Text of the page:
If you last checked three weeks ago, you may have thought Gil was a sure-fire candidate for the AL team. In mid-June, he had a 2.03 ERA after 14 starts and appeared like a worthy substitute for the injured Gerrit Cole at the highest of the Yankees' rotation. But Gil's final three starts — before a Sunday night game against the Red Sox — ended with three straight losses and a 14.90 ERA, pushing his season ERA right down to 3.41, Fifteenth-best within the AL. Four starters with an ERA under 3.00 didn't make either team (Blanco, Sánchez, Brady Singer of the Kansas City Royals and Jake Irvin of the Nationals). The same goes for the key league leader in strikeout-to-walk ratio (Kirby) and the leader in xFIP (Flaherty), who also has the third-best strikeout rate and fourth-best expected ERA. However, it's inevitable that some select starters will opt out, which suggests a number of the initial losers will find yourself making it, too.

go deeper


Phillies leave Atlanta with 7 All-Stars, Schwarber and Harper are back soon and a debut to take into consideration

Relief launcher

Trevor Megill, Milwaukee Brewers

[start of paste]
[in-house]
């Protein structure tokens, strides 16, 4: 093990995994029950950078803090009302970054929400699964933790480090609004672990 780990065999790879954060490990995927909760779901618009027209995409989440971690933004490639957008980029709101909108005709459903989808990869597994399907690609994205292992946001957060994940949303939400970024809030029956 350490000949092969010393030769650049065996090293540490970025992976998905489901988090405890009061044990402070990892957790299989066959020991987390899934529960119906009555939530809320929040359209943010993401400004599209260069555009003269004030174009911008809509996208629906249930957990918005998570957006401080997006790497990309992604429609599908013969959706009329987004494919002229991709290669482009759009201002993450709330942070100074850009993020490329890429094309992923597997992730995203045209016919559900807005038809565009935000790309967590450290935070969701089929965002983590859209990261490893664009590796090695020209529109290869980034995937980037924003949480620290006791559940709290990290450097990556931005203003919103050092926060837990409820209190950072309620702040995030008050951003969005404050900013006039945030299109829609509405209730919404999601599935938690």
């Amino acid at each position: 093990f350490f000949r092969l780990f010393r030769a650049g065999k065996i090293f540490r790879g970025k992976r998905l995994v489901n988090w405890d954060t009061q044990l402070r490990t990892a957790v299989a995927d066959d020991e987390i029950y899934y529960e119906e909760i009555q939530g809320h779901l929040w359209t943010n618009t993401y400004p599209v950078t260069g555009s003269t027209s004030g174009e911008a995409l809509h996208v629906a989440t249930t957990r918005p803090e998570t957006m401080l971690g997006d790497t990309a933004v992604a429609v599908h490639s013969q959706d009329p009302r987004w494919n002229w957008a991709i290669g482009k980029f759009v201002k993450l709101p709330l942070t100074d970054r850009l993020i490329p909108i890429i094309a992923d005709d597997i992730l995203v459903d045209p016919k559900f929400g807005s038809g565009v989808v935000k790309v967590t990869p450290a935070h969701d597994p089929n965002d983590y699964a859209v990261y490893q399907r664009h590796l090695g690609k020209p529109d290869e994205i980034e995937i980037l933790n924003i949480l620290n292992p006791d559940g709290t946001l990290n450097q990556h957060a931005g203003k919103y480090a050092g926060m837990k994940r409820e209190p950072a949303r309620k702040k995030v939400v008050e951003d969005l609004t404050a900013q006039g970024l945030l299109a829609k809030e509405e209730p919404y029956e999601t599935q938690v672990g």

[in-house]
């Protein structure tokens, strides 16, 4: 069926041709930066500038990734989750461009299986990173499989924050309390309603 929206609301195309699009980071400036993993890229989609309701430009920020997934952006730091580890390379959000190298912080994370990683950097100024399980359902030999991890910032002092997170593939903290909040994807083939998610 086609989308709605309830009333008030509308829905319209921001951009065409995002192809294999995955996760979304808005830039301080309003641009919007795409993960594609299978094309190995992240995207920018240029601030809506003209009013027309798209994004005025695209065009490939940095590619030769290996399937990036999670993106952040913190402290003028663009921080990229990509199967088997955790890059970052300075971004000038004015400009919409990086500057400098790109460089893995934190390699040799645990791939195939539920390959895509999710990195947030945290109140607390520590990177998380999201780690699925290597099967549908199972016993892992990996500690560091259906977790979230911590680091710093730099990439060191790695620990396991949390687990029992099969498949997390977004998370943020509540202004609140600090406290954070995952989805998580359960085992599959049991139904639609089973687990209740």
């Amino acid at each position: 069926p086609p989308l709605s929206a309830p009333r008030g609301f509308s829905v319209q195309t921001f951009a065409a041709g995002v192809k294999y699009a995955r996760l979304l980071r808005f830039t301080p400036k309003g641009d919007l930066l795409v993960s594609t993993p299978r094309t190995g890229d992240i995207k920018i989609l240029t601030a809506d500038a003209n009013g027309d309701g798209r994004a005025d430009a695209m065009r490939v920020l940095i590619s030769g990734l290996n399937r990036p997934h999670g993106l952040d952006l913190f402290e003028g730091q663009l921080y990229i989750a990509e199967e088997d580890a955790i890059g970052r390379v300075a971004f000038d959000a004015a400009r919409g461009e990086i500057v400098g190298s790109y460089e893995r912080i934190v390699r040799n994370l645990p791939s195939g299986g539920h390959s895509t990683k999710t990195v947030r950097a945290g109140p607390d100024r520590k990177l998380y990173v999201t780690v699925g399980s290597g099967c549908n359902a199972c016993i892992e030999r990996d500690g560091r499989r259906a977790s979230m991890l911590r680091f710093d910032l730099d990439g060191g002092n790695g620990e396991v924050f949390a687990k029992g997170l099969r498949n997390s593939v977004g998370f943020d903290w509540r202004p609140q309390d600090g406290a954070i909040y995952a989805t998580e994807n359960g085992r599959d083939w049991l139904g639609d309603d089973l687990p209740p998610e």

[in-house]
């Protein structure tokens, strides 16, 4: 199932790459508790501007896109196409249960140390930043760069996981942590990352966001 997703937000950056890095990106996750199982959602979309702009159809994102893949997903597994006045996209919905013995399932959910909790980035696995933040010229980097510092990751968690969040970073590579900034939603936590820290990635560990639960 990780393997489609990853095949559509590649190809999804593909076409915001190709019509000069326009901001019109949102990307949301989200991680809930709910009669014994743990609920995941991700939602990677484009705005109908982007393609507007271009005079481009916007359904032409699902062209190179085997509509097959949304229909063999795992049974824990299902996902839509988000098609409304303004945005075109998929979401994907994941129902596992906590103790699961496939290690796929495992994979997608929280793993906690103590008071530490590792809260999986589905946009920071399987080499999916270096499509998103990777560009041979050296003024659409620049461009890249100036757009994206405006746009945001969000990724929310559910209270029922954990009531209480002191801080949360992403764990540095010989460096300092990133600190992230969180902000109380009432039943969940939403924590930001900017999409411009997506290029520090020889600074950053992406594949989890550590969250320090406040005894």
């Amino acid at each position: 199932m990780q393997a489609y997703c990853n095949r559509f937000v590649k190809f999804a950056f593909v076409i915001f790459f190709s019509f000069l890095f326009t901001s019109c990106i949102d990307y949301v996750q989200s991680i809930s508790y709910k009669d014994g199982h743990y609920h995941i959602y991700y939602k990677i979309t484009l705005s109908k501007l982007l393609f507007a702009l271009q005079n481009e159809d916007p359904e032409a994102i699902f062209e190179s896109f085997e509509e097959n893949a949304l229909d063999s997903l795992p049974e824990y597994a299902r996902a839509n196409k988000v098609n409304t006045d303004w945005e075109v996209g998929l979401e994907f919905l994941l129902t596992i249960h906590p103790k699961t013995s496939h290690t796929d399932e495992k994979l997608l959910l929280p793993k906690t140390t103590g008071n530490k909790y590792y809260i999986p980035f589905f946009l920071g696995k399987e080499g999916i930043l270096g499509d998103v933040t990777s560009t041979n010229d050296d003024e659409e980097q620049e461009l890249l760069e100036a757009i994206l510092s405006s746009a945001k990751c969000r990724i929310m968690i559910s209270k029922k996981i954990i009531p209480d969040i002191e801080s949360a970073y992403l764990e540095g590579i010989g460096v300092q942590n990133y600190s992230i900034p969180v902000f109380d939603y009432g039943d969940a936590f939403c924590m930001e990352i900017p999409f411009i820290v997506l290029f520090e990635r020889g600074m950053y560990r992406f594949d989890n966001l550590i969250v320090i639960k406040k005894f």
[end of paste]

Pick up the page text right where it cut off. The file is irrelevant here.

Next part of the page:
The first-place Brewers added two players to the NL starting lineup, but none to the bench (three of their infielders would have merited consideration) and none within the bullpen (they’ve the fourth-best bullpen ERA in the key leagues). Closer Megill and setup man Bryan Hudson rank fifth and sixth in Win Probability Added, and either of them would have been a legitimate addition, however the NL Players' Ballot chosen two non-closers (Matt Strahm and the Philadelphia Phillies' Jeff Hoffman), forcing the league to make use of five of its six at-large spots to search out individual representatives from the Mets (Pete Alonso), Nationals (Abrams), St. Louis Cardinals (Ryan Helsley), Chicago Cubs (Shota Imanaga) and Miami Marlins (Tanner Scott). The only real at-large selection within the NL went to Webb.

image credit :